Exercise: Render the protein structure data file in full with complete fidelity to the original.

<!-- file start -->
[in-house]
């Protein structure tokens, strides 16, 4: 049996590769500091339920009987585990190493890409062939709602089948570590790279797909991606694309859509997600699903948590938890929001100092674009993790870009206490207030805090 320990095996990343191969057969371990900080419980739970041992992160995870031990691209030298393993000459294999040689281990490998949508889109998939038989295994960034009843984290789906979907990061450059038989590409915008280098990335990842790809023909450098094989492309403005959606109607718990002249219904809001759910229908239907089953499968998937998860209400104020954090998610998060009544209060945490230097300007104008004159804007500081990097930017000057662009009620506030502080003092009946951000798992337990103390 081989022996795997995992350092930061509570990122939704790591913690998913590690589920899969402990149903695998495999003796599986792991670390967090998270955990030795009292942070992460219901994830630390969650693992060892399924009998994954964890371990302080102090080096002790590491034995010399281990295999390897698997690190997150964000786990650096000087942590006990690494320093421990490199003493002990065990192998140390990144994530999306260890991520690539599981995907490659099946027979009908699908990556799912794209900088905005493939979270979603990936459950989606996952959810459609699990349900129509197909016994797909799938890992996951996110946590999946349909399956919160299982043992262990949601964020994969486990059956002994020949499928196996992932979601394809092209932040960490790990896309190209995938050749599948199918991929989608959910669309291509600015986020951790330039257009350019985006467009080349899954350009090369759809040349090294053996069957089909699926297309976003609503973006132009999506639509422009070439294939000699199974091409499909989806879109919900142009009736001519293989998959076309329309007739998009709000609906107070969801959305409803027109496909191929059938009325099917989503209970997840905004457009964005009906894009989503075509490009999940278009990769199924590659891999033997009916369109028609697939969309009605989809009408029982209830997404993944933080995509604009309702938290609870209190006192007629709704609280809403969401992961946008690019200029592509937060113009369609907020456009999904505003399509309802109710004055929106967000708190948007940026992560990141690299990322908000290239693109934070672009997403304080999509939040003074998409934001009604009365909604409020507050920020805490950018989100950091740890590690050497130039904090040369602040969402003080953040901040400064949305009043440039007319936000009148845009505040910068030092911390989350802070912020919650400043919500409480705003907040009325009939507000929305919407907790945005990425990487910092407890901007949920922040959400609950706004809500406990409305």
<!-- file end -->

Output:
[in-house]
């Protein structure tokens, strides 16, 4: 049996590769500091339920009987585990190493890409062939709602089948570590790279797909991606694309859509997600699903948590938890929001100092674009993790870009206490207030805090 320990095996990343191969057969371990900080419980739970041992992160995870031990691209030298393993000459294999040689281990490998949508889109998939038989295994960034009843984290789906979907990061450059038989590409915008280098990335990842790809023909450098094989492309403005959606109607718990002249219904809001759910229908239907089953499968998937998860209400104020954090998610998060009544209060945490230097300007104008004159804007500081990097930017000057662009009620506030502080003092009946951000798992337990103390 081989022996795997995992350092930061509570990122939704790591913690998913590690589920899969402990149903695998495999003796599986792991670390967090998270955990030795009292942070992460219901994830630390969650693992060892399924009998994954964890371990302080102090080096002790590491034995010399281990295999390897698997690190997150964000786990650096000087942590006990690494320093421990490199003493002990065990192998140390990144994530999306260890991520690539599981995907490659099946027979009908699908990556799912794209900088905005493939979270979603990936459950989606996952959810459609699990349900129509197909016994797909799938890992996951996110946590999946349909399956919160299982043992262990949601964020994969486990059956002994020949499928196996992932979601394809092209932040960490790990896309190209995938050749599948199918991929989608959910669309291509600015986020951790330039257009350019985006467009080349899954350009090369759809040349090294053996069957089909699926297309976003609503973006132009999506639509422009070439294939000699199974091409499909989806879109919900142009009736001519293989998959076309329309007739998009709000609906107070969801959305409803027109496909191929059938009325099917989503209970997840905004457009964005009906894009989503075509490009999940278009990769199924590659891999033997009916369109028609697939969309009605989809009408029982209830997404993944933080995509604009309702938290609870209190006192007629709704609280809403969401992961946008690019200029592509937060113009369609907020456009999904505003399509309802109710004055929106967000708190948007940026992560990141690299990322908000290239693109934070672009997403304080999509939040003074998409934001009604009365909604409020507050920020805490950018989100950091740890590690050497130039904090040369602040969402003080953040901040400064949305009043440039007319936000009148845009505040910068030092911390989350802070912020919650400043919500409480705003907040009325009939507000929305919407907790945005990425990487910092407890901007949920922040959400609950706004809500406990409305």